Most instructional videos were framed as a demonstration (n = 6), followed by explanation where the content is instructional talk with no onscreen action. All videos featured a patient (7 real, 1 simulated), with only three videos portrayed a caregiver (2 real, 1 simulated) and a healthcare professional. Examples were the most commonly utilised literacy tool (n = 7), followed by lists (n = 3). The majority of instructional videos were assessed as either not at all useful or misleading (n = 5), while only one video was characterised as very useful. The content of misleading videos primarily revolved around the speculations of then-presidential candidate Hillary Clinton manifesting early symptoms of PD and the role of supplements, complementary, and alternative medicines in reversing PD.


This study is the first to systematically assess the accuracy and usefulness of PD information on the social media platform, YouTube™. Overall, 15% of PD videos were found to be somewhat useful and only 4% were assessed as providing very useful PD information. This finding is consistent with previous studies examining the quality of YouTube™ videos relating to several medical conditions [7, 8, 9, 10, 12].

Personal users uploaded the majority of reviewed videos (66%). While this fulfils the purpose of such platforms as YouTube™ (i.e. an online user-generated video resource), video scientific content is not rigorously scrutinised. In fact, all misleading videos (3%) were uploaded by personal users.

Videos from trusted academic sources (universities, research institutes, and governmental agencies and non-governmental organisations), on the other hand, were under-represented (28% of total videos). Of videos uploaded by trusted academic organisations, only five (17.9%) were characterised as somewhat useful or very useful (see Table 2).

Our analysis of videos aimed at caregivers revealed disappointing results. Caregivers of such patients as those of PD are particularly prone to carer-strain, due to the chronicity of their loved one’s illness and the likelihood of gradual deterioration (especially in cognition). Trustworthy information that is easily accessible can (e.g. Wikipedia or YouTube™) help in providing carers with strategies on how to deal with their loved ones’ illness, how to cope with the stress, and when/where to ask for help.

Our findings have relevant implications for PD patients, their families and health care providers. YouTube™ is the largest video-sharing social media platform, and the second most popular website on the Internet (behind Google™), with over a billion users worldwide [20, 21]. Given the wide popularity and easy accessibility of YouTube™ to users across the globe, PD organisations such as the PD Foundation [5], Michael J. Fox Foundation [14], and National Institute of Neurological Disorders and Stroke [15] should increase their efforts to disseminate high-quality, accurate PD information on such popular social media platforms. This, in turn, can curtail the dissemination and popularisation of misleading pseudo-scientific material posted by personal/independent sources.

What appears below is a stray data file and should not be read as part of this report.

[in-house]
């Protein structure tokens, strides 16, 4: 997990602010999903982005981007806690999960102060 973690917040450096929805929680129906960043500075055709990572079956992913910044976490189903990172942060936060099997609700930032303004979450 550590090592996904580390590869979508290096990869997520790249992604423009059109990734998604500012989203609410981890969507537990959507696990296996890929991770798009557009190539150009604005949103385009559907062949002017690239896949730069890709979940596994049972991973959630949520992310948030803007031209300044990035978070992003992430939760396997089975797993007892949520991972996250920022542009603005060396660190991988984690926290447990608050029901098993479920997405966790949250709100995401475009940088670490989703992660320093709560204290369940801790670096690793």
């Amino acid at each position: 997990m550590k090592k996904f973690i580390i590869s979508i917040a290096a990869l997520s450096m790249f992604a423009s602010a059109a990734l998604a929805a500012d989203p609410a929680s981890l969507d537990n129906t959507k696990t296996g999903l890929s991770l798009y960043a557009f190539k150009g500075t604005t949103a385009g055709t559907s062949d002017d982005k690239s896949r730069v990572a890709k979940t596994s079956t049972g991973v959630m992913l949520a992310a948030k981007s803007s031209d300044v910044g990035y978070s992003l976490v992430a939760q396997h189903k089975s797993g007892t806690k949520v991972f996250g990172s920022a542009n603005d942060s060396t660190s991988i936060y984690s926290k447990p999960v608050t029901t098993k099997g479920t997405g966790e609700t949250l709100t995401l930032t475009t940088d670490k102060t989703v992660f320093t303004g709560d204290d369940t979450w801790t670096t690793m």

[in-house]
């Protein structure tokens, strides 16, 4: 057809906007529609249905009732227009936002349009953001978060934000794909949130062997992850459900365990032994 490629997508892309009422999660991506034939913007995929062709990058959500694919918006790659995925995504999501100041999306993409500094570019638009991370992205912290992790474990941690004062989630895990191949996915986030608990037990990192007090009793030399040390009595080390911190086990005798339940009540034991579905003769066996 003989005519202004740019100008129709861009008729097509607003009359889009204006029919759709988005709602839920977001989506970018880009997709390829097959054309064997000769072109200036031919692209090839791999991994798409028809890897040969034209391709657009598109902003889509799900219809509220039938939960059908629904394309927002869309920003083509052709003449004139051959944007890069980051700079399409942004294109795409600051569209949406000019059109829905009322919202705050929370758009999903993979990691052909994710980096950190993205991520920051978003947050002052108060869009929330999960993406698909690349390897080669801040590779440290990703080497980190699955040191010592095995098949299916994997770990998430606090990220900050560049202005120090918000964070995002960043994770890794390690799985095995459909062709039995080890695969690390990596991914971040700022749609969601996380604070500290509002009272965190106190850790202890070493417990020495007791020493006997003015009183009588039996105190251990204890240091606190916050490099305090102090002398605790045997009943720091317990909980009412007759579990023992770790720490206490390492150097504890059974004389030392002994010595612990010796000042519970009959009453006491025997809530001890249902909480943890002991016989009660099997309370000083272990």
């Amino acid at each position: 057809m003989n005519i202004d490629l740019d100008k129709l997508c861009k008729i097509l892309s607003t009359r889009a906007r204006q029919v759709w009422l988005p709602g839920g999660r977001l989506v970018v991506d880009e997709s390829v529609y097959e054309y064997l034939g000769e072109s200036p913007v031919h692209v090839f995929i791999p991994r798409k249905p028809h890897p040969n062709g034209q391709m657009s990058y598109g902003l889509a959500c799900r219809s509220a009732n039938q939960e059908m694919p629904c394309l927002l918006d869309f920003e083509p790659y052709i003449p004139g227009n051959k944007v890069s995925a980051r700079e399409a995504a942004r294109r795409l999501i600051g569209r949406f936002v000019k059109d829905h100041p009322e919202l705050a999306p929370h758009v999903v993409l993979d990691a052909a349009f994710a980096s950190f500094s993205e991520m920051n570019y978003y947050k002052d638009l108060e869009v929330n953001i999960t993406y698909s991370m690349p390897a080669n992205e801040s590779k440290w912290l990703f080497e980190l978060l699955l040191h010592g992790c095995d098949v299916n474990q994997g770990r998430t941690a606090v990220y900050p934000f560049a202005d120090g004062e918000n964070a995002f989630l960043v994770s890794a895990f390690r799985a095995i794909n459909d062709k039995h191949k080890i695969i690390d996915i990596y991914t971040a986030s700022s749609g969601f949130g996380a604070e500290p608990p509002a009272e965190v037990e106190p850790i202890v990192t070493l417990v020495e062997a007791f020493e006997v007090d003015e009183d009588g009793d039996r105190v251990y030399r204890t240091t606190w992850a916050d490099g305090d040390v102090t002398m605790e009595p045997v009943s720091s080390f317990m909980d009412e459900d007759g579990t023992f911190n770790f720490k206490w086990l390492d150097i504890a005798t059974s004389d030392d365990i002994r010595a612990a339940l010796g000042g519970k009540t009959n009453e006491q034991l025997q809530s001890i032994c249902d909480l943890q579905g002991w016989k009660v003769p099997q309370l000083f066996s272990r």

There are several limitations to this study. The usefulness and accuracy of PD information reported on YouTube™ were assessed based on subjective pre-defined criteria. The utilised criteria, however, represented the most common pieces of information presented to patients by trusted PD organisations [5, 14, 15]. The utilised criteria have been clinically oriented, which could have disadvantaged rating the usefulness of videos by patients and caregivers. Additionally, our study only examined the quality of PD information on one social media outlet, and thus, findings from this study should not be generalised to other social media platforms (e.g. Facebook™ or Twitter, Inc.).


In conclusion, YouTube™ affords an easily accessible source of accurate PD information if judiciously used. The overall quality of such information is, by and large, mediocre. With the absence of restrictions on the type and quality PD videos uploaded on YouTube™, health care providers should direct PD patients and their families to the resources that provide reliable and accurate information.



This research did not receive any specific grant from funding agencies in the public, commercial, or not-for-profit sectors.

Compliance with ethical standards

Conflict of interest

The authors declare that they have no conflict of interest.


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Copyright information

© European Association for Predictive, Preventive and Personalised Medicine (EPMA) 2017

Authors and Affiliations

  • Ibrahim Saleh Al-Busaidi
    • 1
    • 2
    Email author
  • Tim J. Anderson
    • 1
    • 3
    • 4
    • 5
  • Yassar Alamri
    • 1
    • 3
    • 4
  1. 1.Canterbury District Health BoardChristchurchNew Zealand
  2. 2.New Zealand Brain Research InstituteChristchurchNew Zealand
  3. 3.New Zealand Brain Research InstituteChristchurchNew Zealand
  4. 4.Department of MedicineUniversity of OtagoChristchurchNew Zealand
  5. 5.Department of NeurologyChristchurch Public HospitalChristchurchNew Zealand